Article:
I agree with that completely. The fact is that the theater and the bridge have been out of use and in disrepair for over a decade. We’ve heard rumblings of renovating the theater for years. I do not see any reason for the taxpayers to take a risk on having to pay tens of thousands of dollars on a promise of future development. And it is that… a promise. Nobody has put forth any actual plans with a plan for financing it yet.

The only way I would support changing the plan to demolish the bridge to nowhere is if two things happen. First, the developers who want it need to replace the money that would be lost in state funding if we do not demolish the bridge. Second, the developers would need to put funds in escrow for the purpose of demolishing the bridge if they do not complete their project by a specified date – perhaps¬†this time next year. That way, if their plans fall through, we can still tear down the bridge so it won’t be an eyesore for another decade.


1355, 05 December 2015


  1. Steve Austin

    Owen, it seems to me that the current pedestrian bridge shown in your photo looks fine. It’s been there a long time but appears solid unless a structural engineer says otherwise. Why can’t they tear down the bridge to nowhere and keep the current bridge? Why the cost for a new one?

  2. Owen

    As I recall, the current bridge has some structural issues and will need some heavy work to fix it. I could be wrong on that, but that’s what I seem to remember. Also, the new bridge will be aligned with the new walkway they just built and feed out at the entrance of the museum.

  3. Kraig Sadownikow

    Additionally, prior administrations agreed to construct a new bridge as part of the developer’s agreement with the Museum, that’s the reason for the new bridge. While I wish the current administration was not tied to this contract, I do think it will be an asset to West Bend when the new bridge is done and is connected to the (2) new parks and Main Street…..completed this coming spring

  4. T of B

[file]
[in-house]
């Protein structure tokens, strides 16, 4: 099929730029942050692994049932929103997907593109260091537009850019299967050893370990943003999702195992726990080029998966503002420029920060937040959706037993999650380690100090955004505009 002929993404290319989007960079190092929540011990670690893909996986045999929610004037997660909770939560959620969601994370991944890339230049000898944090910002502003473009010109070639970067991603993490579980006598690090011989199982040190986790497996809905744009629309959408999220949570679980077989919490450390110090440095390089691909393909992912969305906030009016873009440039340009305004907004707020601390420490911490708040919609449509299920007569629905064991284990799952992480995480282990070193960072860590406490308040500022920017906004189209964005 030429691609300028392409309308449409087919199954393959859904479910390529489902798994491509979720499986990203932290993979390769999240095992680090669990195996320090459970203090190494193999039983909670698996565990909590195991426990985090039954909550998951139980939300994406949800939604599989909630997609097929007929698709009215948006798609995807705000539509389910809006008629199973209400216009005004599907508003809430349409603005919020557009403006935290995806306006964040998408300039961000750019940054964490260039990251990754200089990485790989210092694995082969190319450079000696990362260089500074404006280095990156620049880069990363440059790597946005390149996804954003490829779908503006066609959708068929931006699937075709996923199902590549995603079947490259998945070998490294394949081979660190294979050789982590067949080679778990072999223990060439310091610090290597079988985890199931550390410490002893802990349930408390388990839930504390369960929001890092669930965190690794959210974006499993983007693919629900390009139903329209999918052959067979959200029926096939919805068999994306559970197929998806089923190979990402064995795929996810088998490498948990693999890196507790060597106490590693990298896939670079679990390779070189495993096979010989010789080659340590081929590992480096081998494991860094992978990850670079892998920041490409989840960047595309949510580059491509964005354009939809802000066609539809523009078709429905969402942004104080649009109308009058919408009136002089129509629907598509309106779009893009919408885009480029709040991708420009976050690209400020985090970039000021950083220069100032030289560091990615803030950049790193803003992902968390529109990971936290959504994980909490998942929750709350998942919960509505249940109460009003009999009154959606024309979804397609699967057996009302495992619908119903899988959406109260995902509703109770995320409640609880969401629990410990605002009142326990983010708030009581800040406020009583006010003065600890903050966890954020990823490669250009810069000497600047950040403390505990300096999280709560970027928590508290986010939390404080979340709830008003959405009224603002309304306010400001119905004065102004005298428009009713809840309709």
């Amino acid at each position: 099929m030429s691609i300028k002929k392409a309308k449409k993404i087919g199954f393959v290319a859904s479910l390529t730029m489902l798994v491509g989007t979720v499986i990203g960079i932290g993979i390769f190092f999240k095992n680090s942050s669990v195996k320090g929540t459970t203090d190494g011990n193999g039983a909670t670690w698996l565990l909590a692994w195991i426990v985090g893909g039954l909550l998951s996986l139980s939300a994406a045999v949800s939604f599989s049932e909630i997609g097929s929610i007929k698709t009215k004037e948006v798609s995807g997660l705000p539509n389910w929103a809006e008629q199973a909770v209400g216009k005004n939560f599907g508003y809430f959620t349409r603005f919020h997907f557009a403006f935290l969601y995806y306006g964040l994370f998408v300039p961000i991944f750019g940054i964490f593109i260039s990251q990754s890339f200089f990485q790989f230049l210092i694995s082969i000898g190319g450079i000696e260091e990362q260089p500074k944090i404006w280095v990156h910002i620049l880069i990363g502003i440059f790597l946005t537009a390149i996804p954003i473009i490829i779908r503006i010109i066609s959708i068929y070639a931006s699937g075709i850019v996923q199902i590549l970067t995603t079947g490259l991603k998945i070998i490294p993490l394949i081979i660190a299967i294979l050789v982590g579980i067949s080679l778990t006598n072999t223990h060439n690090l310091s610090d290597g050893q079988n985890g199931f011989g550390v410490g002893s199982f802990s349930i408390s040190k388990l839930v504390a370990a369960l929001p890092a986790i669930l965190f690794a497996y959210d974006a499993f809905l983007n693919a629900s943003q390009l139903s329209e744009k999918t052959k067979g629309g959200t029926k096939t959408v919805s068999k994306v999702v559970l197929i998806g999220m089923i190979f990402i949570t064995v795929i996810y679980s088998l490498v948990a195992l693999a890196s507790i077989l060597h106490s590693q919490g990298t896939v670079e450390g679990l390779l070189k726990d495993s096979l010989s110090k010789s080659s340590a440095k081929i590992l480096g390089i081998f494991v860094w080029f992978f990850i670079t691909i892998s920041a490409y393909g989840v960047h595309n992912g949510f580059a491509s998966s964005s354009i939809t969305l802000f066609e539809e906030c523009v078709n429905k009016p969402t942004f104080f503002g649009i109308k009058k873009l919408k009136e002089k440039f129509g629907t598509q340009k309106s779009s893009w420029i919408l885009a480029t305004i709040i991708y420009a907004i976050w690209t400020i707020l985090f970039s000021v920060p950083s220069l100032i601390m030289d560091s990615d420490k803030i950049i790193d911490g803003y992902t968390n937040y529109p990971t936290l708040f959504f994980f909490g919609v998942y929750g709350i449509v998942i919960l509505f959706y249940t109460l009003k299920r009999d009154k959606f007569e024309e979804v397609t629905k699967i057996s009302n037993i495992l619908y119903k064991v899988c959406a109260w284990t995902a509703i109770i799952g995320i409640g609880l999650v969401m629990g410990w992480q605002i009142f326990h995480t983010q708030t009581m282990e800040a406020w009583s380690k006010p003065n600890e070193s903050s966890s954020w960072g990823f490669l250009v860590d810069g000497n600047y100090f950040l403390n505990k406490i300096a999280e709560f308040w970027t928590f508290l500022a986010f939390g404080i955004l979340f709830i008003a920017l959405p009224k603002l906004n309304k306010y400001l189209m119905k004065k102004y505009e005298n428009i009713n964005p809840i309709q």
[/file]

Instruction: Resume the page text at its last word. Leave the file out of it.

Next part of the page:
Kraig, I like the vision you outlined how there will be a smooth transition from the area of the MOWA through the revamped Vest Park and across the street to the reconstructed Settlers Park. It is going to be a nice, “airy”, open area in the heart of downtown. I do take issue with it being called “the theater” bridge – it is the “Outlet Mall” bridge. As noted elsewhere, it stands as a monument to the consumerism era of the 80’s and a previous attempt to “revitalize” the downtown. Last evening I drove on Veterans Avenue and most of the parking spots were taken because of an event going on at MOWA. One possibility to be explored is turning the bridge over to the theater – have it connect to that building – kind of an extended entrance. That way it could be locked when the theater is closed & they would be responsible for maintenance, utilities, and security. However, I suspect there is a business owner on Main who would not be happy with that, so I suspect this issue might be more than the theater.

  5. T of B

    The agreement with MOWA specified a new bridge with a certain architectural style – I think due to budget constraints some design modifications were negotiated. As Kraig said, some agreements were made under prior administrations. The northernmost bridge is in poor condition – due to concrete spalling there are some holes in the deck & I have seen evidence of some of rusting of the structural steel.